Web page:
Mount the SPDT switch near the relevant components in the rear panel, I suggest removing C909 and C910 and installing a new 100 nF coupling capacitor where appropriate. The output can also be wired to IC904:13 instead of R920.

I used 1 ohm resistors for the ferrites.

All these components are on the top side of the PCB and silkscreen-labelled so it's fairly straight forward. I used a small PCB mount switch that fit snugly in a 4 mm hole with a bit of super glue, but this is up to you.

I also used a 3 pin 0.1" pin strip attached to the board with a small pigtail+female header coming off the switch, this is so I can get the main PCA out of the unit without desoldering anything.

Rear Panel Holes

You'll need to add some square holes where the optical I/O is on the main board. You'll probably want to use a file to get the holes square.

After fitting the square part of the transceivers, a simple transfer punch approach from the rear can be used to mark the mounting screw holes.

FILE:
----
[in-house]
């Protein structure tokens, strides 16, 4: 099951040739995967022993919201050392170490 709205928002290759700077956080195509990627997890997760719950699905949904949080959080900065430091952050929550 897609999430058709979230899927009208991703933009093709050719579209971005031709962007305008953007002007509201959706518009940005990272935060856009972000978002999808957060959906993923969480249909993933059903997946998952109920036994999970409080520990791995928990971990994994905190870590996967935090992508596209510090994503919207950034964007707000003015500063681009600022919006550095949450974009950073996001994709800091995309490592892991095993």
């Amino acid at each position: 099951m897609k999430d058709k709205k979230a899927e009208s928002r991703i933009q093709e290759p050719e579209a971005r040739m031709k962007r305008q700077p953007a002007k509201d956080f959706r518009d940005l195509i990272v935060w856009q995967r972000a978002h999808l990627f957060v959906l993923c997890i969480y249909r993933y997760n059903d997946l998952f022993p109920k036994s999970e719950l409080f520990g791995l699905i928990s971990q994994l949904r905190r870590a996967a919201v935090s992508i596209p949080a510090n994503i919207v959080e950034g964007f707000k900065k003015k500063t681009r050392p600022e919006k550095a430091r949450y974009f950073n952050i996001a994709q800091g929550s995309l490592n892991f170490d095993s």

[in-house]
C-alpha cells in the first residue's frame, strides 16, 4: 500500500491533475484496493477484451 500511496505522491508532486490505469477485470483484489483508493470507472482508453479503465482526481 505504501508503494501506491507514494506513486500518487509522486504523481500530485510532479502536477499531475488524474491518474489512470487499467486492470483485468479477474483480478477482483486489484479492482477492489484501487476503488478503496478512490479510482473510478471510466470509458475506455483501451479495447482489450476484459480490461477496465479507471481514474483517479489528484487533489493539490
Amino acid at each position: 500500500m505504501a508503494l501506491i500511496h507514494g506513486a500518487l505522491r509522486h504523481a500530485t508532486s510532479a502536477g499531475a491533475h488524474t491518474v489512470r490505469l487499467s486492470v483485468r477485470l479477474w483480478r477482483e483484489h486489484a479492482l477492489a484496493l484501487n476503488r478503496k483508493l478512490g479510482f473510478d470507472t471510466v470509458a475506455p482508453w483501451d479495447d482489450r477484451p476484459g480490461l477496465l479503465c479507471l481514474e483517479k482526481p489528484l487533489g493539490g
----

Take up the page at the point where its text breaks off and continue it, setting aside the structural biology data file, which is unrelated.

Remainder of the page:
There's a metal support structure near the transceivers that give us some hole locations to reference off of, but unfortunately they're not precise. I suggest installing the new devices and marking them with a pen on the inside, then drilling + filing to finished size.

The center of the square is 10 mm below the mounting hole, and the extent of the square is 9.7x9.7 mm so a pre-drill of 8-10 mm is suitable depending on how brave you are. Use a stepped cone drill for this operation, twist drills do not work well with thin sheet metal and will likely damage the case.

Spacing between the two devices is 5 mm and conveniently they're also 10 mm from the bottom of the case. As expected the mounting hole is then 20 mm from the bottom of the case, centered on the hole.

If you installed a C14 inlet then you'll have two screws left over to hold the optical transceivers. Get M2.5 or M3 self tapping screws if you need new ones. M2.5 is slightly undersize but will work the first time (with the poor thread engagement it's likely to strip out after a few screwings.)

Some black enamel paint is also a nice touch after drilling to get rid of the shiny parts.

Obviously removing all the PCAs and drive to avoid damage is required, this is not a particularly difficult operation. 

Other Ideas